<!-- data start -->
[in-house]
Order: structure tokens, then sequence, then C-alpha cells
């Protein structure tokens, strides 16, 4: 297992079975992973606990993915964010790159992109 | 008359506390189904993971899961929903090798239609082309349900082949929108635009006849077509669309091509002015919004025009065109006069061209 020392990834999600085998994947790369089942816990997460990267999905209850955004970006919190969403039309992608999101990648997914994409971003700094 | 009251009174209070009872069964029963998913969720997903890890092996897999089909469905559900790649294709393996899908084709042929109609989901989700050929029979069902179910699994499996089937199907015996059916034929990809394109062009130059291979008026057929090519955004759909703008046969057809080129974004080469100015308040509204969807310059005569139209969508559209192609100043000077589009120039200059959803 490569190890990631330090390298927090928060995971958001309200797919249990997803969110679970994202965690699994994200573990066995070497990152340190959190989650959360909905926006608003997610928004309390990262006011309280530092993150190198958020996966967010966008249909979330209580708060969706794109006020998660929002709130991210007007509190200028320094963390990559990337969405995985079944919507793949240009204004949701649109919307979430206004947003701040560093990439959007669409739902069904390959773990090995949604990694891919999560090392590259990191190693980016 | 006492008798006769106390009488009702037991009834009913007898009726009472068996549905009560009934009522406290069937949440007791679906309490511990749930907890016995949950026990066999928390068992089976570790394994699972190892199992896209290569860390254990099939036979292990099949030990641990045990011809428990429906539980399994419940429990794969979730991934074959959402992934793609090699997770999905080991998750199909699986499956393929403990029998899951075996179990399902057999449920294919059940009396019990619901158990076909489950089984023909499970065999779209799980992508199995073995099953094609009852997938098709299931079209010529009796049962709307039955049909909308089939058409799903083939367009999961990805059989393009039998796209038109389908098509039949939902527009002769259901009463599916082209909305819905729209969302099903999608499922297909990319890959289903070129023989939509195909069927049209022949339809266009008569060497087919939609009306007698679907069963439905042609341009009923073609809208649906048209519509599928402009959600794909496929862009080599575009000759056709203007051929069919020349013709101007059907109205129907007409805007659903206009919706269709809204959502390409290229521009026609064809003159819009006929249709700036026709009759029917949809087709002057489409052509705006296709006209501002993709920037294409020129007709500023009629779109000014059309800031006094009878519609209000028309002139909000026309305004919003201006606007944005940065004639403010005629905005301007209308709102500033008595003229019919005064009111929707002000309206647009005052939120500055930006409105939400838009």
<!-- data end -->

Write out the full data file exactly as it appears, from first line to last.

[in-house]
Order: structure tokens, then sequence, then C-alpha cells
């Protein structure tokens, strides 16, 4: 297992079975992973606990993915964010790159992109 | 008359506390189904993971899961929903090798239609082309349900082949929108635009006849077509669309091509002015919004025009065109006069061209 020392990834999600085998994947790369089942816990997460990267999905209850955004970006919190969403039309992608999101990648997914994409971003700094 | 009251009174209070009872069964029963998913969720997903890890092996897999089909469905559900790649294709393996899908084709042929109609989901989700050929029979069902179910699994499996089937199907015996059916034929990809394109062009130059291979008026057929090519955004759909703008046969057809080129974004080469100015308040509204969807310059005569139209969508559209192609100043000077589009120039200059959803 490569190890990631330090390298927090928060995971958001309200797919249990997803969110679970994202965690699994994200573990066995070497990152340190959190989650959360909905926006608003997610928004309390990262006011309280530092993150190198958020996966967010966008249909979330209580708060969706794109006020998660929002709130991210007007509190200028320094963390990559990337969405995985079944919507793949240009204004949701649109919307979430206004947003701040560093990439959007669409739902069904390959773990090995949604990694891919999560090392590259990191190693980016 | 006492008798006769106390009488009702037991009834009913007898009726009472068996549905009560009934009522406290069937949440007791679906309490511990749930907890016995949950026990066999928390068992089976570790394994699972190892199992896209290569860390254990099939036979292990099949030990641990045990011809428990429906539980399994419940429990794969979730991934074959959402992934793609090699997770999905080991998750199909699986499956393929403990029998899951075996179990399902057999449920294919059940009396019990619901158990076909489950089984023909499970065999779209799980992508199995073995099953094609009852997938098709299931079209010529009796049962709307039955049909909308089939058409799903083939367009999961990805059989393009039998796209038109389908098509039949939902527009002769259901009463599916082209909305819905729209969302099903999608499922297909990319890959289903070129023989939509195909069927049209022949339809266009008569060497087919939609009306007698679907069963439905042609341009009923073609809208649906048209519509599928402009959600794909496929862009080599575009000759056709203007051929069919020349013709101007059907109205129907007409805007659903206009919706269709809204959502390409290229521009026609064809003159819009006929249709700036026709009759029917949809087709002057489409052509705006296709006209501002993709920037294409020129007709500023009629779109000014059309800031006094009878519609209000028309002139909000026309305004919003201006606007944005940065004639403010005629905005301007209308709102500033008595003229019919005064009111929707002000309206647009005052939120500055930006409105939400838009």